Moreover, according to a November 22 survey by Russian state-run pollster VTSIOM, 61 percent of Russians trust Lukashenka, and 66 percent of Russians believe Belarus is the most successful country within the Commonwealth of Independent States (CIS). Kazakhstan comes in at a distant second, with 45 percent (Tut.by, December 16, 2014).
Alyaksandr Lukashenka’s persistent popularity among common folks in Russia forces the Russian leadership to exercise caution in dealing with the Belarusian president. Consequently, his often controversial demarches do not receive the response that many Russian nationalist commentators think they deserve. Lukashenka’s December 23 speech following the meeting of the Supreme Eurasian Economic Council in Moscow was no exception. In his remarks, Lukashenka did not mince words; he slammed the Eurasian Economic Union (EEU—ushered in on January 1, 2015) for the continued lack of unobstructed flows of goods across the EEU members’ borders. Not only do export fees on oil remain, but the member countries’ production units lack equal access to national public procurement systems. Lukashenka also attacked Russian journalists: “Whether you like me or not, it is not up to you to decide if I am good or bad. I was elected by the people. Pay respect to the Belarusian people!” admonished Lukashenka (Tut.by, December 24, 2014).
Fearing the consequences of the devaluation of the Russian ruble, Belarusians have begun to hoard foreign currency, purchasing $80 million a day. In an effort to reduce demand for hard currency, on December 19 the Central Bank introduced a 30-percent commission applied on exchanges of Belarusian rubles to dollars and euros (Belorusskie Novosti, December 22, 2014). Although the fee was subsequently reduced to 20 percent (Tut.by, December 29, 2014), its introduction amounts to a de facto devaluation of the Belarusian ruble.
The premonition of even worse things to come likely nudged Lukashenka to reshuffle his government late last month. The most important change is the appointment of Lukashenka’s erstwhile chief of staff, Andrei Kobyakov, to be the prime minister. Mikhail Myasnikovich who served in this capacity for four years, will now head the upper chamber of the Belarusian parliament. The other important change has been replacing the head of the Central Bank. However, all the new appointments except one have amounted to simply a rotation of the officials already serving in the highest echelons of power. The newcomer has been Natalia Kochanova, appointed as a deputy prime minister. Previously, she was the mayor of Novopolotsk, where Naftan, one of Europe’s largest oil refineries, is located (Tut.by, December 27, 2014).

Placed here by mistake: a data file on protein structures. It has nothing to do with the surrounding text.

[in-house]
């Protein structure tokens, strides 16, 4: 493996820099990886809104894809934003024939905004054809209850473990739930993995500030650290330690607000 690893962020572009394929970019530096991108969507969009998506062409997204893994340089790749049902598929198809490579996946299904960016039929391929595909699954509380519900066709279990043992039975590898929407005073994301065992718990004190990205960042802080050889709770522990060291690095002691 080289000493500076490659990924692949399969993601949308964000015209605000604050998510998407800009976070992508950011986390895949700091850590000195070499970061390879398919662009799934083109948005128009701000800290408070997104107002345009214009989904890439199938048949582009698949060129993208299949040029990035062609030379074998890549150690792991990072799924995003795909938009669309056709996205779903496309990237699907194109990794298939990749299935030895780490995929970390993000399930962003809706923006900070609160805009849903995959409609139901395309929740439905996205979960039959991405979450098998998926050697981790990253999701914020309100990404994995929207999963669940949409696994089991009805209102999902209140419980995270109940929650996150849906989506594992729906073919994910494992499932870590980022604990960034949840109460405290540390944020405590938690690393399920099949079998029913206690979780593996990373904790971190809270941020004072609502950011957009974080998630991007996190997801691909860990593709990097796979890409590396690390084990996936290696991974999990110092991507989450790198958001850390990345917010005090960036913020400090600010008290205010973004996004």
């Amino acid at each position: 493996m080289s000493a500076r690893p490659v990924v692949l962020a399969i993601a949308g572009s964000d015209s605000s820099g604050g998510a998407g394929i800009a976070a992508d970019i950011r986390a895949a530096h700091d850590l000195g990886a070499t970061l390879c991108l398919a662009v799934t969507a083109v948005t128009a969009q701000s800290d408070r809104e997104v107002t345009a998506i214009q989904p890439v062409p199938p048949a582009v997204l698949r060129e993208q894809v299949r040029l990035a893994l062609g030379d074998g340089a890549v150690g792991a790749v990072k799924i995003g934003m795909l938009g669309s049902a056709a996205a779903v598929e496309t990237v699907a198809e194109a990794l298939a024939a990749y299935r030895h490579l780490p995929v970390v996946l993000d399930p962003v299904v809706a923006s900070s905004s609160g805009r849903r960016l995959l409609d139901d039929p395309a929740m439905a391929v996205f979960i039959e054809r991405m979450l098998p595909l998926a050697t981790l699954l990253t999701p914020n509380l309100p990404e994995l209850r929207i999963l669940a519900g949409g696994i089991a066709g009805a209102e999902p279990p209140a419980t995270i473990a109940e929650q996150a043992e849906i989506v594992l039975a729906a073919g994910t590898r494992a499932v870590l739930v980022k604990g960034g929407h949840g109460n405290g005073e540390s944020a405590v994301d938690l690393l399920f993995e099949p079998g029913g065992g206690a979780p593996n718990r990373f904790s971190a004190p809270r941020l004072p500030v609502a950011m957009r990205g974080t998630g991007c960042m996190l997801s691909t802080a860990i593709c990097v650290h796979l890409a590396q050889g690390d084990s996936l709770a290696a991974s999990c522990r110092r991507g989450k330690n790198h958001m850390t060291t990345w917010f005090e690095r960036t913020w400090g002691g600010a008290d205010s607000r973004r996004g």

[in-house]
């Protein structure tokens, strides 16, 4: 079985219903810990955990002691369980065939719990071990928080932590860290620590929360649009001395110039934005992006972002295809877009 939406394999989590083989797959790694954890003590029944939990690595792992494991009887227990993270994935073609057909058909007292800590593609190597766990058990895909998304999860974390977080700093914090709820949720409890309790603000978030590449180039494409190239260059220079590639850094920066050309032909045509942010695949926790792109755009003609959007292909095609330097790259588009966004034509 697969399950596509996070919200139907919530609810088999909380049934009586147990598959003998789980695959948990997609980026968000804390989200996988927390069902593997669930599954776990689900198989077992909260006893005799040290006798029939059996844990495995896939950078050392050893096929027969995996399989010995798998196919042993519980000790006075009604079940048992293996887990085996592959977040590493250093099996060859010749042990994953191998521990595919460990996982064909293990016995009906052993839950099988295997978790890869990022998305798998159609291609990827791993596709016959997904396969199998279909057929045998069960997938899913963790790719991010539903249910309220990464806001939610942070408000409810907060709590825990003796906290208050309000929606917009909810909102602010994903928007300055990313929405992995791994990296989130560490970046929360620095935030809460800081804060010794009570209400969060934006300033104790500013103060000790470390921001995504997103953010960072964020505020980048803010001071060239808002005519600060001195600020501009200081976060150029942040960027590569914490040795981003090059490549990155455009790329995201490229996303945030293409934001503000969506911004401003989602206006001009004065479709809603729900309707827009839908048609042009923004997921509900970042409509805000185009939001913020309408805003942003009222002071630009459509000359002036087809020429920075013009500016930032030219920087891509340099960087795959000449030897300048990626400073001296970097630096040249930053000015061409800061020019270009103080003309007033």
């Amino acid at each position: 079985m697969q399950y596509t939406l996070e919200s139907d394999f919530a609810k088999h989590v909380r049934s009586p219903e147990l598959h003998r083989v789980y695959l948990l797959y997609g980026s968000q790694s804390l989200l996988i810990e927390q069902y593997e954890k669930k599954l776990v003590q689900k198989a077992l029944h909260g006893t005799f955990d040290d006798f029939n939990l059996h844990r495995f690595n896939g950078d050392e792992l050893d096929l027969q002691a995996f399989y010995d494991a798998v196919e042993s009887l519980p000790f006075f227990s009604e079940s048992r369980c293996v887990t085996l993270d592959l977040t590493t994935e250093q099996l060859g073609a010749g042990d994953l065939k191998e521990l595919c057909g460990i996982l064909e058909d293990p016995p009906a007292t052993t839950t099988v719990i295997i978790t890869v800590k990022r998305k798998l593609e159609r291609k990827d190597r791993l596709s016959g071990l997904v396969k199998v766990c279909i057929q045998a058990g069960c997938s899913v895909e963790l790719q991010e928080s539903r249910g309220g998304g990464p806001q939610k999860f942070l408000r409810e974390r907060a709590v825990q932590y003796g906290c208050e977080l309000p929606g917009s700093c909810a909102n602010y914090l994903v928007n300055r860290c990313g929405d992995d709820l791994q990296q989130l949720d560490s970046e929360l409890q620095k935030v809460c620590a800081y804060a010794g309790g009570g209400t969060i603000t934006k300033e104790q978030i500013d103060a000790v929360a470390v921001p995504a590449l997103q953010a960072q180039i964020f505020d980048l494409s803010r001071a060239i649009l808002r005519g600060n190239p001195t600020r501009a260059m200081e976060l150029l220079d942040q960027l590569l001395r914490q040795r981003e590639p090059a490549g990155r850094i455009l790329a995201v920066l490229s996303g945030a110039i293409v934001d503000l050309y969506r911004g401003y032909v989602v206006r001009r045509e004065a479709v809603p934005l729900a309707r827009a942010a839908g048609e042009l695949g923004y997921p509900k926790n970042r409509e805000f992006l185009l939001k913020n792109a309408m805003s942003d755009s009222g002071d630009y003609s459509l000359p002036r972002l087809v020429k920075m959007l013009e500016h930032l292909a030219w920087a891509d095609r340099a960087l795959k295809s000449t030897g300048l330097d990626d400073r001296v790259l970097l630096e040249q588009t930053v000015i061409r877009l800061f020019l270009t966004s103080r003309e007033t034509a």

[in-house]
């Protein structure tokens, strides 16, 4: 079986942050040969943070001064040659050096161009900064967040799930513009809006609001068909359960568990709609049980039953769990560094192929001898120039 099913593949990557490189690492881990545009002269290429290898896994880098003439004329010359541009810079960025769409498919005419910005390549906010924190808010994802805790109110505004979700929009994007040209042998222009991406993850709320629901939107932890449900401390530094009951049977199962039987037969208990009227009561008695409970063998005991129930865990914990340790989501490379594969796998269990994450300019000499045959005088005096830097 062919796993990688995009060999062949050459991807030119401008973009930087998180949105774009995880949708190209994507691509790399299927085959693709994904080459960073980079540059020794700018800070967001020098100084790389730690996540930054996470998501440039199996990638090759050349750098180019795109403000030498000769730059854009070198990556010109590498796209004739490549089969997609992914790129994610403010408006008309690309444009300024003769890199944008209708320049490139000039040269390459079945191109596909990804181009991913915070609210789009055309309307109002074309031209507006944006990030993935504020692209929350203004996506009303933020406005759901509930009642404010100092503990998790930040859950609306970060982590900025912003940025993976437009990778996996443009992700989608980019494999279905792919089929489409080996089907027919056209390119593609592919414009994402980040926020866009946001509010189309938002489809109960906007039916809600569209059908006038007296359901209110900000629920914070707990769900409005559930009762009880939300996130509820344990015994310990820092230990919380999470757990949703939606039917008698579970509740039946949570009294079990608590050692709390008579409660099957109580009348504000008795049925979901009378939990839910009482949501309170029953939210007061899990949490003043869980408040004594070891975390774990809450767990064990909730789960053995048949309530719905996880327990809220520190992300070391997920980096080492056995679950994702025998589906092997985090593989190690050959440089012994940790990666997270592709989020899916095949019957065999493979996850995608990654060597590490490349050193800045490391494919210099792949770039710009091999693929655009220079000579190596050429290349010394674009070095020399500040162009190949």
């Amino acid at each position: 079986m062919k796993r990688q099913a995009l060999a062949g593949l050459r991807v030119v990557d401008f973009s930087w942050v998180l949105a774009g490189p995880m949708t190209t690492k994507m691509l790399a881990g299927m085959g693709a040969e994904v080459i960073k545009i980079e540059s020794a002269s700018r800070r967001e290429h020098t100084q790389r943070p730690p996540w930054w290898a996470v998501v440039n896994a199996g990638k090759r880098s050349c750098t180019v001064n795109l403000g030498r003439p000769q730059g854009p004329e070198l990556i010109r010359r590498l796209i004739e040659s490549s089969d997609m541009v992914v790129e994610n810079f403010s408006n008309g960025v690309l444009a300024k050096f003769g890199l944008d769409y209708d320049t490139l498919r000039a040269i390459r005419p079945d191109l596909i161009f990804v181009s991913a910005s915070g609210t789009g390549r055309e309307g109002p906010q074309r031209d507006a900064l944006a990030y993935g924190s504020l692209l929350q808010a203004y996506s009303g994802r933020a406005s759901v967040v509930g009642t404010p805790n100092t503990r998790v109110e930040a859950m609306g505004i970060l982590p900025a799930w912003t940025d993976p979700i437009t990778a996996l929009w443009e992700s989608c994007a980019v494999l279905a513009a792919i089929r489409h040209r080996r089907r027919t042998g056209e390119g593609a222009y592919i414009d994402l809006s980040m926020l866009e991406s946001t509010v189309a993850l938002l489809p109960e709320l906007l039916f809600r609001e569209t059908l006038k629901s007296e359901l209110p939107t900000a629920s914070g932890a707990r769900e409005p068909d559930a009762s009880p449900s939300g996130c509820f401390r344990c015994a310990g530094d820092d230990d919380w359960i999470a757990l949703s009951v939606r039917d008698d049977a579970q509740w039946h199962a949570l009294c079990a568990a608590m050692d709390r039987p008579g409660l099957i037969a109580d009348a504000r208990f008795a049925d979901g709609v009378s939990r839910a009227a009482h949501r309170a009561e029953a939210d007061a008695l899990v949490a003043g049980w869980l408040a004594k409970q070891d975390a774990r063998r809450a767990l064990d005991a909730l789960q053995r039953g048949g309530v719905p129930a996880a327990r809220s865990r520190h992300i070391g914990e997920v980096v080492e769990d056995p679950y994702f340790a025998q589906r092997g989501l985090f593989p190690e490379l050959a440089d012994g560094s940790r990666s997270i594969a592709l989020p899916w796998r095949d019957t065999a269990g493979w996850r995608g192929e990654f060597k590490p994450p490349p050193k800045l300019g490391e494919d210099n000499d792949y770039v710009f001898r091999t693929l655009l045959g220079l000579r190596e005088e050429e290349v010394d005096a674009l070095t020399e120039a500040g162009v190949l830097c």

Two preliminary conclusions can be drawn from this list of developments. First, unlike Vladimir Putin, who instills exaggerated expectations in his admirers and detractors alike, Lukashenka is routinely underrated. Additionally, for many years in a row, Putin could benefit from high oil prices. Thus the Russian leader’s chief preoccupation has been the redistribution of energy resource rents, not so much the art of governance per se (BBC News, December 22, 2014). In contrast, Lukashenka has had no other option than to manage his resource-poor country on a daily basis.
Second, one has to dispose of the breaking news mentality when trying to interpret Lukashenka’s pronouncements. In the foreseeable future, Belarus will remain in Russia’s orbit; and yet, it will likely continue to strive for independent decision-making and for friendly relations with all of its neighbors. The West may thus need to drop an all-or-nothing approach to Belarus and accept incremental change.